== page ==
SupremeFX X-Fi 2 delivers incredible gaming audio experiences to ROG die hards. It features hardware-accelerated EAX 5.0 and OpenAL for ultra-real cinematic in-game audio. It even comes with THX branding, which makes games, music and movies sound way better! SupremeFX X-Fi 2 also implements gold-plated jacks and high quality capacitors to ensure high definition adventures in audio.

Software Bundled

Kaspersky® Anti-Virus

The best protection from viruses and spyware
Kaspersky® Anti-Virus Personal offers premium antivirus protection for individual users and home offices. It is based on advanced antivirus technologies. The product incorporates the Kaspersky® Anti-Virus engine, which is renowned for malicious program detection rates that are among the industry´s highest.

Asus Special Features

RC Connect Via USB Cable

We will overclock the ASUS Rampage III Formula with RC Connect Via USB Cable later in this review, but we wanted to first provide the cookie cutter info given by ASUS, because taking all the screenshots during OCing on two different computers simultaneously might get a little dodgy (or we might drive a railroad spike in our foreheads from the frustration of trying to get screenshots that make any sense). Hang around and see which happens.

System Requirements For ROG Connect Via Male to Male USB Cable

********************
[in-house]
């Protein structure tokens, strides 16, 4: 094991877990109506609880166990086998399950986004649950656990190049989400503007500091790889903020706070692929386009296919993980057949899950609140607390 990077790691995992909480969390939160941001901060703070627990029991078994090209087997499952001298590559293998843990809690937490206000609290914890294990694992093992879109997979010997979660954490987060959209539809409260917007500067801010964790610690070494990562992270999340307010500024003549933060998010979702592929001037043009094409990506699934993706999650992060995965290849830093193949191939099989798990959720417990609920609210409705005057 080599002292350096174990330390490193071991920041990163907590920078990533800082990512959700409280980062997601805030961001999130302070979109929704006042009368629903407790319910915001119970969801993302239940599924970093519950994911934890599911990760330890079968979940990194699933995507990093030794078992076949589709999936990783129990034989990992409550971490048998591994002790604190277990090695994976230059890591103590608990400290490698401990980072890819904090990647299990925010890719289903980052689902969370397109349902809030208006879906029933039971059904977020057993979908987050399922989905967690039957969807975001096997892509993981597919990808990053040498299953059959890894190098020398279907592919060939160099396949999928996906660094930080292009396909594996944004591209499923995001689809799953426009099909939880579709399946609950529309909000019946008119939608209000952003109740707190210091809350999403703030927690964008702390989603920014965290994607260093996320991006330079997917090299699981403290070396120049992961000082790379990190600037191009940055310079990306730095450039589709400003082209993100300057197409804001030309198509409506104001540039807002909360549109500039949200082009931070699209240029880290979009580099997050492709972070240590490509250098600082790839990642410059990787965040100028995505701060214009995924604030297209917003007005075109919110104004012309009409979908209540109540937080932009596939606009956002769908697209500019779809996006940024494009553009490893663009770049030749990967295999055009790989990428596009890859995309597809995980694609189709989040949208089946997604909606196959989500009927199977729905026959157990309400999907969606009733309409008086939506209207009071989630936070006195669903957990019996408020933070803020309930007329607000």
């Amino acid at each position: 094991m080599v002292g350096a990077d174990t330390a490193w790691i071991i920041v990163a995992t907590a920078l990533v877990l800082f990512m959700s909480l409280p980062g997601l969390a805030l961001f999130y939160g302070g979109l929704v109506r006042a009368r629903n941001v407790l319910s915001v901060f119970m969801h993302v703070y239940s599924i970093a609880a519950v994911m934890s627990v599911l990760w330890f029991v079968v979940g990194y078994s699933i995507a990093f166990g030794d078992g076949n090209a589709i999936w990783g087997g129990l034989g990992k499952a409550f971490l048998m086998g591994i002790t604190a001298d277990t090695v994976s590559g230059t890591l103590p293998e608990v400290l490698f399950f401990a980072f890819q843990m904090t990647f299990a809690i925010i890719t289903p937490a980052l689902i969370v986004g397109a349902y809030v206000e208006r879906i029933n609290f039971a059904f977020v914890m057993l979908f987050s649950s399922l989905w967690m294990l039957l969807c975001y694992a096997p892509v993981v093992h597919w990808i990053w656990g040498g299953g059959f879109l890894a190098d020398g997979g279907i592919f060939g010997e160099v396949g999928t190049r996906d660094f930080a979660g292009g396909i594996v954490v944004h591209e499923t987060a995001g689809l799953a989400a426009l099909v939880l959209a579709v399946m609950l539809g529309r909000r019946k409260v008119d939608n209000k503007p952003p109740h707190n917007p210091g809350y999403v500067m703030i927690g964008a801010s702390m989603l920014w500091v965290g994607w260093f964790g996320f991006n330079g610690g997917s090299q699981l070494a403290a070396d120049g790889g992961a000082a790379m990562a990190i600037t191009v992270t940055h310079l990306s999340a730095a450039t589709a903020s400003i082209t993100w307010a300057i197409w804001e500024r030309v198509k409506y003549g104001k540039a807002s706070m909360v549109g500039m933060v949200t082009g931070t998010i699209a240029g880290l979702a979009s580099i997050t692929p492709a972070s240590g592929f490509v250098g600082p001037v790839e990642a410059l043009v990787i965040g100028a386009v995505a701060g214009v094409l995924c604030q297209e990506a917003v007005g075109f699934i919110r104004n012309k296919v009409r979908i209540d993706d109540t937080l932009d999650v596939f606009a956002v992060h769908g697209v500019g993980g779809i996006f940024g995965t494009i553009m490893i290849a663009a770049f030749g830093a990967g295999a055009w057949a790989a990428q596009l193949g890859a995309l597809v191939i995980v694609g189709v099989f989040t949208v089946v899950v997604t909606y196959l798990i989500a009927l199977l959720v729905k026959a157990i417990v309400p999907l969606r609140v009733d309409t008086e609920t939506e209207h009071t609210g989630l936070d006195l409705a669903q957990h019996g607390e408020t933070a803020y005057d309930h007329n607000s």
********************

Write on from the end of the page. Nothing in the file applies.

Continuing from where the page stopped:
• Any USB 2.0 enabled system running Microsoft Windows XP or above operating systems.
  • Male to male USB cable
    • Connect the male to male USB cable between the ROG_Connect port and any USB port on the control terminal system.
    • Install TweakIt application on the control terminal system.
    • Switch ROG_Connect button to lock state by pressing the ROG_Connect button.
    • Execute TweakIt application to establish ROG_Connect connection.

For our control, we’ll be using our lab’s laptop, because OCing one desktop with another desktop would be handy for something like an LN2 event. Here in our labs though, it’s just us, our hotpockets, and Zena tapes, so we will use a Laptop.

We get remote control of the start button, reset button, power off (4 second delay) and clear CMOS.

We also get real-time monitoring, current, voltage, temperature, fan speed, and frequency logging, which should help the end user analyse what’s going on with the rig during OCing.

RC BIOS Flashback is an extremely cool feature allowing us to switch BIOS chips remotely or update BIOS remotely.  Personally we still prefer to flash the ASUS BIOS using the EZ-flash utility in the BIOS, but from what we understand, it is possible to flash a dead BIOS back to life using RC BIOS Flashback. Since the Rampage III Formula has Dual BIOS, if one BIOS gets corrupted, users should stop and restore that BIOS before continuing to overclock. If both BIOS are corrupted, users should be able to flash it back to life using RC BIOS Flashback.

Users can also get comprehensive monitoring of voltages, temperatures, and fan speeds, and can customize bootscreens. It would probably serve users better if the monitoring screen were on the actual OC screen, but RC Connect is a work in progress.

Users also get almost everything they need to do remote overclocking, all in one spot. Since we’ve seen it in action at CES, we are sure the new version will be even better.

Extreme Engine Digi+: